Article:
Part 1: The Country Report
Jamaica is the largest of the island countries located in the West Indies. With a population of approximately 2.7 million people, the country is slightly diverse. Most of the population, 91 percent, is primarily of African or mixed African-European origin, descended from slaves brought to the island between the 17th and 19th centuries1. The minorities include East Indians, Europeans, and Chinese. The country is half urban and half rural with the largest cities being Kingston, the capital city, Spanish Town and Montego Bay. The population of these cities is one-third the entire population of the country. Most people are Protestants, with a combined 40 percent of the people being Catholic, Jewish, Muslim, or Hindu.
Jamaica's economy revolves greatly around tourism, the island's largest earner of income. The Gross Domestic Product of this relatively developed country in U.S. dollars for 2000 was $7.4 billion2. Of that, tourism and its related services made up 62 percent.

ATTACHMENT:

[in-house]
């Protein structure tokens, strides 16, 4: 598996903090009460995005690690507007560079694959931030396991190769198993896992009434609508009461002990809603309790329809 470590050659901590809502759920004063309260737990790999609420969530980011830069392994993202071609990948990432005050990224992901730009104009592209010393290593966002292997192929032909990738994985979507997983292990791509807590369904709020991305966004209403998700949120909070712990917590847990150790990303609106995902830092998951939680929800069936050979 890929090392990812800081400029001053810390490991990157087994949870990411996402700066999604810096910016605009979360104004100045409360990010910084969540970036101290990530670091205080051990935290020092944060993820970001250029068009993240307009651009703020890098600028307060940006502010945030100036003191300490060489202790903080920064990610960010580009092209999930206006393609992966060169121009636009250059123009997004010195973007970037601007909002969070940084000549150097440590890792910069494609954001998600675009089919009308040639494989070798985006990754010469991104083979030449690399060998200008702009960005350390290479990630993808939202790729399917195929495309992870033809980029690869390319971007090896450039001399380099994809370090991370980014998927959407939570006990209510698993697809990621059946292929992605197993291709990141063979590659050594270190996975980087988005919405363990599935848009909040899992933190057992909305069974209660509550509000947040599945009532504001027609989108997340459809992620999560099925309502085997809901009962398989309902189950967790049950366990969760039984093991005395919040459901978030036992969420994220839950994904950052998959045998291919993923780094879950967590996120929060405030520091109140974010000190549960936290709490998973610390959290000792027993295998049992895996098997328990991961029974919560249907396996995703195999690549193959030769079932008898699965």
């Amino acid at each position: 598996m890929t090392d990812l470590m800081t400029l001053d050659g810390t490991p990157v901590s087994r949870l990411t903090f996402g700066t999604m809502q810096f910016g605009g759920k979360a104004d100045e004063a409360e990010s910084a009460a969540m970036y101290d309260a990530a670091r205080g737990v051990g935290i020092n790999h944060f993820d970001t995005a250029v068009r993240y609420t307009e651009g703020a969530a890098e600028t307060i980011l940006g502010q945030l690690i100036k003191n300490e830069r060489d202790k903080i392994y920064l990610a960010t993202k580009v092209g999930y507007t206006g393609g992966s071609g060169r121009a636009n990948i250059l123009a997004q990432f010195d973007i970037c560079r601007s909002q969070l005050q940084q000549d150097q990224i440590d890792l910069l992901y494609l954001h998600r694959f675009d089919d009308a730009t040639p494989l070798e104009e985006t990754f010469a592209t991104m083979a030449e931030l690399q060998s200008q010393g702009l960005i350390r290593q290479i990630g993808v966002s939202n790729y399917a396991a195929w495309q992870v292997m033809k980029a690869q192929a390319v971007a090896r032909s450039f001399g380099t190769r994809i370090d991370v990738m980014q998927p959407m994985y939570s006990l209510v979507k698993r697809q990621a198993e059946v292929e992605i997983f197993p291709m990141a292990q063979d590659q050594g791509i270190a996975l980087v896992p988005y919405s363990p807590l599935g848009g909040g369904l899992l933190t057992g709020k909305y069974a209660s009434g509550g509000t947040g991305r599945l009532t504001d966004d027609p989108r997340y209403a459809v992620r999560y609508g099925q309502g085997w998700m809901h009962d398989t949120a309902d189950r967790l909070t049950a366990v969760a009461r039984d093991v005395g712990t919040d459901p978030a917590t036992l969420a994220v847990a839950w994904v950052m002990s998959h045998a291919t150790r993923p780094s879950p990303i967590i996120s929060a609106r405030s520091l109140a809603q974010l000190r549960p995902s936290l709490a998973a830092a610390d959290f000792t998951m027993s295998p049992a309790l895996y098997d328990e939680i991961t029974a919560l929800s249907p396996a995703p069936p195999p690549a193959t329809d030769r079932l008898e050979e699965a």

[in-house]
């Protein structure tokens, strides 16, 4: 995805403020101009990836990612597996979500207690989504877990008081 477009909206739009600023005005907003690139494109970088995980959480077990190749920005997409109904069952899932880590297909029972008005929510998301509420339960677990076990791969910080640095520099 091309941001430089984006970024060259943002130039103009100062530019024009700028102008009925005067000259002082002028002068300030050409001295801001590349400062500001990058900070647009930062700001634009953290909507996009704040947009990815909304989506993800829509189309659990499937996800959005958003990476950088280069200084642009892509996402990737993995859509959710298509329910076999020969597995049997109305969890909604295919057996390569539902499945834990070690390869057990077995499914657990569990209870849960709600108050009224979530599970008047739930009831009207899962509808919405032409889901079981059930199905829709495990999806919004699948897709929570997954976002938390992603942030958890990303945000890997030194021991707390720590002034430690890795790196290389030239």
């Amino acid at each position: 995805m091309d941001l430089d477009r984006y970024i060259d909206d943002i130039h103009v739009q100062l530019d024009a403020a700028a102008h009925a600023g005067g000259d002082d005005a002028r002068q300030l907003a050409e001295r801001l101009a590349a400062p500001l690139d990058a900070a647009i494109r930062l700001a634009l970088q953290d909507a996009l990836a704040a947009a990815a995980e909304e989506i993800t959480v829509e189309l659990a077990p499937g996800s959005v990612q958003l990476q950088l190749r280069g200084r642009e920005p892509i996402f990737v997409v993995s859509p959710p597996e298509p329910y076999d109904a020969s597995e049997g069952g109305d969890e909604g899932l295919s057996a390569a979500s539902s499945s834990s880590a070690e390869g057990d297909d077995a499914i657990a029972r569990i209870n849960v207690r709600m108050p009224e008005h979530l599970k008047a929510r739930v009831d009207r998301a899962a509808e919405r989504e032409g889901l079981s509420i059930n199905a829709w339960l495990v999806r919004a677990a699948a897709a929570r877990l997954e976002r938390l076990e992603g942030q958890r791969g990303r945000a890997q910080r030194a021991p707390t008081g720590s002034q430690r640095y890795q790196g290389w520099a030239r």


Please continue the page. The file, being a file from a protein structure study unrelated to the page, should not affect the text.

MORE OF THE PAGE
Industry, agriculture, forestry and fishing rounded out the remaining 38 percent. Jamaica's most important export crop is sugarcane, from which rum and molasses are also made. The nation's other agricultural exports include the famed Blue Mountain coffee, bananas, citrus fruits, ginger, cocoa, pimento, and tobacco. Most of these crops are grown on large plantations. Small peasant farms produce some ginger, bananas, and sugarcane for export but mainly raise such subsistence crops as yams, breadfruit, and cassava. Mining is another major source of wealth; since large, easily accessible deposits of bauxite were discovered in 1942, Jamaica has become one of the world's leading suppliers of this ore. Along with the alumina made from it, bauxite accounts for almost half of Jamaica's foreign export. Clothing is the primary export item of the manufacturing sector. Jamaica's other industries (mainly concentrated in the Kingston area)...